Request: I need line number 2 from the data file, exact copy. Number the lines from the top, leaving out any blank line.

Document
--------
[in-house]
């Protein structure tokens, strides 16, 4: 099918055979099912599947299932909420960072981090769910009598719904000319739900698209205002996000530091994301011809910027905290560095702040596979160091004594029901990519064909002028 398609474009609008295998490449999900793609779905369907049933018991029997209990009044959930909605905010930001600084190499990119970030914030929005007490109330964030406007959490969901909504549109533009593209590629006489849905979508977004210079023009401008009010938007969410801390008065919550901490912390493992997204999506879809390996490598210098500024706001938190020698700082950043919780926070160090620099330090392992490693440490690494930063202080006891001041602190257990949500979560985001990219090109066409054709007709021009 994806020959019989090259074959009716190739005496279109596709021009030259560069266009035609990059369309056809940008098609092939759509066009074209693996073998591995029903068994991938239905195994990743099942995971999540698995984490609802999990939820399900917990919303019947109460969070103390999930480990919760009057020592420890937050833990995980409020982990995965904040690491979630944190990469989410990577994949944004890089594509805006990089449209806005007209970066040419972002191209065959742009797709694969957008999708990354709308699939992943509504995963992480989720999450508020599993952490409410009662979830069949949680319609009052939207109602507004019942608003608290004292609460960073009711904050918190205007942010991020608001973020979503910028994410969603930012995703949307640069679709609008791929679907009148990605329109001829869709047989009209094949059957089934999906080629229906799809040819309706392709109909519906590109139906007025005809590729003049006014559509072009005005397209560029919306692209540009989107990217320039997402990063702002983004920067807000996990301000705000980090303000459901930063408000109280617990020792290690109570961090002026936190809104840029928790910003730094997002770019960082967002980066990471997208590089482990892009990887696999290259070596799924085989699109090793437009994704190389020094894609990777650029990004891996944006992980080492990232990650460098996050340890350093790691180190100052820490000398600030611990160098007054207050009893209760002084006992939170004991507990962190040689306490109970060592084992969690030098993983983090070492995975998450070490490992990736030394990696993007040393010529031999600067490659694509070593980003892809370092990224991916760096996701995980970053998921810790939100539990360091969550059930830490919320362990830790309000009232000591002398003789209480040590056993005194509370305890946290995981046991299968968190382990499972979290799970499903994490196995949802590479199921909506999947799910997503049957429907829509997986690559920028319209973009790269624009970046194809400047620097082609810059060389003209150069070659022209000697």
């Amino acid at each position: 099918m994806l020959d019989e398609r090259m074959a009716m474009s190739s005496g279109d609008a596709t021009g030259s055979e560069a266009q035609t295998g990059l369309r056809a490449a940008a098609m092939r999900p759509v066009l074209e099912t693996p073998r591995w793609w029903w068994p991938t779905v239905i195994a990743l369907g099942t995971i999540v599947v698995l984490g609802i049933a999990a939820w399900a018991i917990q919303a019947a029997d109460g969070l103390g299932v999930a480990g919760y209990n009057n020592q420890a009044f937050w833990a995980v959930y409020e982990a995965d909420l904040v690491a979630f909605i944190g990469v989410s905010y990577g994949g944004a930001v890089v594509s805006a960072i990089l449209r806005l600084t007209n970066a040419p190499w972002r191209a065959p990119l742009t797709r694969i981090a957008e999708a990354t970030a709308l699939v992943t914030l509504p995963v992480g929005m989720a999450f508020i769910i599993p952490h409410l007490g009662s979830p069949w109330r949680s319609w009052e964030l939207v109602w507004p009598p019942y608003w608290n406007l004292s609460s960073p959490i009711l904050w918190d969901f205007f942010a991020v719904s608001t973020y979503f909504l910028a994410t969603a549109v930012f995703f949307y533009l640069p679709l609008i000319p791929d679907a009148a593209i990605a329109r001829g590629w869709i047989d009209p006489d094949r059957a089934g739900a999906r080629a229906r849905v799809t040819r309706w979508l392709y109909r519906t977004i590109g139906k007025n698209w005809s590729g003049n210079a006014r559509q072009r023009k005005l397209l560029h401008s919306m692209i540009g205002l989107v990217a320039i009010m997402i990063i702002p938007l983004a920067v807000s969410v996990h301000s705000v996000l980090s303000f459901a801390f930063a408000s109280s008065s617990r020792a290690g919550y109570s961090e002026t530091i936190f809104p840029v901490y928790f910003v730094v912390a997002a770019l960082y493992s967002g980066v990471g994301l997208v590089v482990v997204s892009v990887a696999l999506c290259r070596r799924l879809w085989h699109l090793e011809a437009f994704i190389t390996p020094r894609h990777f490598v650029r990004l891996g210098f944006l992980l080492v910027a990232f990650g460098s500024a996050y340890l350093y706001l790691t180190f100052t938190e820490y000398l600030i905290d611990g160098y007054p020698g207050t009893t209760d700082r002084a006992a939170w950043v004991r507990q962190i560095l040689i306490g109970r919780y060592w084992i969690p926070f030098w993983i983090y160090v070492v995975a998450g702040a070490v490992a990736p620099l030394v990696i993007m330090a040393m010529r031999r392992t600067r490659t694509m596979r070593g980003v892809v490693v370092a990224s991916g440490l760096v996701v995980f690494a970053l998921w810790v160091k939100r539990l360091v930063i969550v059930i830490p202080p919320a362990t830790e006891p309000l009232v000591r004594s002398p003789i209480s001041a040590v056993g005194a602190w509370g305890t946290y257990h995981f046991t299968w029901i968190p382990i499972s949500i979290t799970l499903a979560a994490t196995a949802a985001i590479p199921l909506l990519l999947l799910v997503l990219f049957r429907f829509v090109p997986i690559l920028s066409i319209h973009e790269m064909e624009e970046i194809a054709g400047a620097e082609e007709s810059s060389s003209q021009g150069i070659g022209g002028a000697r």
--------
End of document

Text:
């Protein structure tokens, strides 16, 4: 099918055979099912599947299932909420960072981090769910009598719904000319739900698209205002996000530091994301011809910027905290560095702040596979160091004594029901990519064909002028 398609474009609008295998490449999900793609779905369907049933018991029997209990009044959930909605905010930001600084190499990119970030914030929005007490109330964030406007959490969901909504549109533009593209590629006489849905979508977004210079023009401008009010938007969410801390008065919550901490912390493992997204999506879809390996490598210098500024706001938190020698700082950043919780926070160090620099330090392992490693440490690494930063202080006891001041602190257990949500979560985001990219090109066409054709007709021009 994806020959019989090259074959009716190739005496279109596709021009030259560069266009035609990059369309056809940008098609092939759509066009074209693996073998591995029903068994991938239905195994990743099942995971999540698995984490609802999990939820399900917990919303019947109460969070103390999930480990919760009057020592420890937050833990995980409020982990995965904040690491979630944190990469989410990577994949944004890089594509805006990089449209806005007209970066040419972002191209065959742009797709694969957008999708990354709308699939992943509504995963992480989720999450508020599993952490409410009662979830069949949680319609009052939207109602507004019942608003608290004292609460960073009711904050918190205007942010991020608001973020979503910028994410969603930012995703949307640069679709609008791929679907009148990605329109001829869709047989009209094949059957089934999906080629229906799809040819309706392709109909519906590109139906007025005809590729003049006014559509072009005005397209560029919306692209540009989107990217320039997402990063702002983004920067807000996990301000705000980090303000459901930063408000109280617990020792290690109570961090002026936190809104840029928790910003730094997002770019960082967002980066990471997208590089482990892009990887696999290259070596799924085989699109090793437009994704190389020094894609990777650029990004891996944006992980080492990232990650460098996050340890350093790691180190100052820490000398600030611990160098007054207050009893209760002084006992939170004991507990962190040689306490109970060592084992969690030098993983983090070492995975998450070490490992990736030394990696993007040393010529031999600067490659694509070593980003892809370092990224991916760096996701995980970053998921810790939100539990360091969550059930830490919320362990830790309000009232000591002398003789209480040590056993005194509370305890946290995981046991299968968190382990499972979290799970499903994490196995949802590479199921909506999947799910997503049957429907829509997986690559920028319209973009790269624009970046194809400047620097082609810059060389003209150069070659022209000697």